Chris Eversole’s first restaurant job came when he was 17, still in school at Mount Desert Island High School, as a fry cook at Bar Harbor’s Fish House Grill. After a few months of frying fish, shrimp and clams, he was hooked. He knew he wanted to spend his life in a kitchen.
Now, at age 28, he’s one of the 20 chefs chosen as a contestant for the 12th season of “Hell’s Kitchen,” a cooking reality program featuring Gordon Ramsay, airing at 8 p.m. Thursdays on Fox. The fifth episode of the season airs this week, and Eversole so far has survived the chopping block — as well as Chef Ramsay’s notorious barbs.
For Eversole, it all goes back to those first formative years cooking on the island.
“When I was growing up in Southwest Harbor I had two older brothers who worked in restaurants, and they always described to me how much fun it was,” said Eversole. “Creating a dish and seeing people’s reaction to it is incredibly rewarding. You get to work with your hands, but there’s a mental aspect to it, too. I knew it’s what I wanted to do.”
Eversole moved his way up the line at the Fish House — from fry cook to saute to expediting to grill, before he finally began running the line around age 20.
“I’m a perfectionist. I always have been,” said Eversole, who still has lots of family in Maine, including his brother Eric, who is a chef at Azure Cafe in Freeport.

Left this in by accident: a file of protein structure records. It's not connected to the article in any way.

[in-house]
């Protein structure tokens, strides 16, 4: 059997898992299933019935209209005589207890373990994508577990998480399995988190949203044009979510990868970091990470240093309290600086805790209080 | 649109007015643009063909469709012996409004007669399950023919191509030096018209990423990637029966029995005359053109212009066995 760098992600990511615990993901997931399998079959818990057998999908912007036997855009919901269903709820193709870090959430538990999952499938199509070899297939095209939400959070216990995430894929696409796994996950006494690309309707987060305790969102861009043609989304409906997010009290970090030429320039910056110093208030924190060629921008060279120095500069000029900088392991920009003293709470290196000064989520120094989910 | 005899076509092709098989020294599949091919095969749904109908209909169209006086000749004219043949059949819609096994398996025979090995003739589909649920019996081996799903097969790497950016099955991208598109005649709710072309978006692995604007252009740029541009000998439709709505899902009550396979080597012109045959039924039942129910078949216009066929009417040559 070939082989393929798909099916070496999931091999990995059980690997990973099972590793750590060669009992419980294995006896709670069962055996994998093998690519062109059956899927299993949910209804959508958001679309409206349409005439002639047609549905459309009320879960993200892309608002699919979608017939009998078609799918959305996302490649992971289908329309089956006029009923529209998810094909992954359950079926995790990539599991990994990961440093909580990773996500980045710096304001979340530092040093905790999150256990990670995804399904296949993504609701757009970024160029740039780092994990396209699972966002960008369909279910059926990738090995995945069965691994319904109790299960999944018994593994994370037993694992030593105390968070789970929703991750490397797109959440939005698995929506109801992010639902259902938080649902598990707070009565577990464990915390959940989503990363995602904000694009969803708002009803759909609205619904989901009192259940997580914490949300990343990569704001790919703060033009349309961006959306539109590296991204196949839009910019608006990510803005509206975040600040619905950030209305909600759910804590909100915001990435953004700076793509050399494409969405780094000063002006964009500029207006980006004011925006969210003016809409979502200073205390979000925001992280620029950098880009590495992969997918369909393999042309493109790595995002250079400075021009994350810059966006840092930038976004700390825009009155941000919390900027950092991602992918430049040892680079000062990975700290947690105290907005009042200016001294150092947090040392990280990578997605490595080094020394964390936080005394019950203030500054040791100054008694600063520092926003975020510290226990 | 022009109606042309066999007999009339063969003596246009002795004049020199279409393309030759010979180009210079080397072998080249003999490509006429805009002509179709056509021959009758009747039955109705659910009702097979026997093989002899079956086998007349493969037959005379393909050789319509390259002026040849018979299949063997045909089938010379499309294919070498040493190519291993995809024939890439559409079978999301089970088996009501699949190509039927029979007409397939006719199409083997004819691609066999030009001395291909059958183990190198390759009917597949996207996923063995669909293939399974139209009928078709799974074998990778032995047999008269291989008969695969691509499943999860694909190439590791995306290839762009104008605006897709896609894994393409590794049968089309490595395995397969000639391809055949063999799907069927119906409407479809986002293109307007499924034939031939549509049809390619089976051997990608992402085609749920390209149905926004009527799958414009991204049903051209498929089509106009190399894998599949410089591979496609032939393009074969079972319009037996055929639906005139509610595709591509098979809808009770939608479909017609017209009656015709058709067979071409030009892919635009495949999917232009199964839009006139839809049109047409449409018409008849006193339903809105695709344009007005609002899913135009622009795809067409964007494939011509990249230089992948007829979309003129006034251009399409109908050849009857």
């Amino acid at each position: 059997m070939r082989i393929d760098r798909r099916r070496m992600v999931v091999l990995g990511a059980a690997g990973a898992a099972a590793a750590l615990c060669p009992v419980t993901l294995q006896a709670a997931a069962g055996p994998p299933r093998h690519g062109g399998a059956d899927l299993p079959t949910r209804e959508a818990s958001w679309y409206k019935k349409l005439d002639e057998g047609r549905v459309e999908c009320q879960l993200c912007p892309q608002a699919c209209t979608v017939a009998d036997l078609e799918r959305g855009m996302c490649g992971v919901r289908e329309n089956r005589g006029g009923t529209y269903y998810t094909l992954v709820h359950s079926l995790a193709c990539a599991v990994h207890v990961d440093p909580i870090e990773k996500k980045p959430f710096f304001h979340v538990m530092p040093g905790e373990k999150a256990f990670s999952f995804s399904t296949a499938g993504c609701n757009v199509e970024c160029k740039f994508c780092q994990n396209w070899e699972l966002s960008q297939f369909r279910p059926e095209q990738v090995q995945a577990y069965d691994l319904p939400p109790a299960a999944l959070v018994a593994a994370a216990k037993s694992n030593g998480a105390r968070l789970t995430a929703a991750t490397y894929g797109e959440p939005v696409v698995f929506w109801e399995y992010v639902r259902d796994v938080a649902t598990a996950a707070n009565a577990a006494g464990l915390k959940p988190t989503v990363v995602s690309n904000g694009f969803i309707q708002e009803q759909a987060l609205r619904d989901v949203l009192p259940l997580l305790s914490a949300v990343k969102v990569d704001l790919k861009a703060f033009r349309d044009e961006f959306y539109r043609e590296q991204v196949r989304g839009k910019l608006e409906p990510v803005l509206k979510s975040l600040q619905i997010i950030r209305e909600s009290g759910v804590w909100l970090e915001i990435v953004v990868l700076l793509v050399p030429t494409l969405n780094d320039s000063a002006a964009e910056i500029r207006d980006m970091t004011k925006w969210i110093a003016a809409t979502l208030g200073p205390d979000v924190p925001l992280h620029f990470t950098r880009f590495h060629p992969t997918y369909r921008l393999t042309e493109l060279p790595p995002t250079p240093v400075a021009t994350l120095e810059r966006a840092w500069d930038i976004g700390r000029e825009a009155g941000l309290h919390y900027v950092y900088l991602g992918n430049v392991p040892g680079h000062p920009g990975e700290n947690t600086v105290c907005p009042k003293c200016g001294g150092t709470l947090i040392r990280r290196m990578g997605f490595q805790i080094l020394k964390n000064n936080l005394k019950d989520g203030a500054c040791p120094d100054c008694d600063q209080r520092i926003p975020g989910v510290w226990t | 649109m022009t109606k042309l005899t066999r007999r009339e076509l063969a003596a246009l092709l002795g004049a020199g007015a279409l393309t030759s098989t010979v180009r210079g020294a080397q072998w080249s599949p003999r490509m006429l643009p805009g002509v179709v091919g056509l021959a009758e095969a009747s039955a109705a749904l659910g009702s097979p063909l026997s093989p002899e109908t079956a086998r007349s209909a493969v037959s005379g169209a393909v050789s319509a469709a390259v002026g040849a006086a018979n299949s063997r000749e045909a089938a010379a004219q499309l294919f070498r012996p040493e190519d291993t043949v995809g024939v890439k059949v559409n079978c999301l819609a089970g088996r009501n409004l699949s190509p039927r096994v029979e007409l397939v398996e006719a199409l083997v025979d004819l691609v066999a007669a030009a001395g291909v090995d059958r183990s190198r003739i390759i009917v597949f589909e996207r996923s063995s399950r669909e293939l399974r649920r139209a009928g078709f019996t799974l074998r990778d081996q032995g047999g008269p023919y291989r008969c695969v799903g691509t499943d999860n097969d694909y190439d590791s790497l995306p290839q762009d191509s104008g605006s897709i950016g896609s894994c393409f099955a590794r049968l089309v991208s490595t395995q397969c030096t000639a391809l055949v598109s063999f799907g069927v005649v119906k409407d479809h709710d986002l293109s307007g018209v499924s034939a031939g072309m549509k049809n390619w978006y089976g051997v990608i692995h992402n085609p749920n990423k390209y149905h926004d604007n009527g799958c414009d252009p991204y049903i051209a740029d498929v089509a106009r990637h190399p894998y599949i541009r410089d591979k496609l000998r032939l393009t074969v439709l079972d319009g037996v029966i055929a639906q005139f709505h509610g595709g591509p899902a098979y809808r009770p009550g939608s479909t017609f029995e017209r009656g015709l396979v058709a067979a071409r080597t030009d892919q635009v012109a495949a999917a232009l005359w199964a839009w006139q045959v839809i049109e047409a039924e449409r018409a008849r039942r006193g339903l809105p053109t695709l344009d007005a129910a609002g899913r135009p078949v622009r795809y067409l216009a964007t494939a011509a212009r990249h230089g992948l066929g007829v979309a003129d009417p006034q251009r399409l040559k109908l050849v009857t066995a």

After the Fish House, Eversole began working at the now-closed Island Chowder House in Bar Harbor before eventually deciding to head west. He first landed at Lake Tahoe, Nev., cooking at the Kirkwood Mountain Ski Resort, and then headed to California, where he worked on Catalina Island. After a brief stint cooking in the Virgin Islands, Eversole came home to Bar Harbor, where he worked on a yacht on the island for a summer before heading back west to Las Vegas.
“I told myself, ‘If I really want to make it big as a chef, I should probably go to Las Vegas,’” he said. “There are so many opportunities here.”
In Las Vegas, Eversole has worked at places including the Todd English Pub and the Public House at the Venetian. It was there that he was first noticed by “Hell’s Kitchen” producers and was invited to audition for the show. On the show, he has already stood out, earning points right off the bat for a well-executed Cornish game hen on the first episode — though he came close to being eliminated in episode three.
“As intense as my experience on ‘Hell’s Kitchen’ has been so far, I’m still able to separate myself from the mental anxiety and pressure of working with a Michelin star chef,” said Eversole. “Nonetheless, it’s certainly different when the chef I’m cooking for happens to be my culinary idol.”
Eversole describes his culinary style as rooted in classic French cuisine, and more geared towards big, bold, savory flavors. But with every new kitchen he works in, he says he learns something new.
“The skills you need to execute a dish flawlessly is something that is always fascinating to me,” said Eversole. “A good chef learns something new every day, whether he or she is a fry cook or a Michelin star chef.”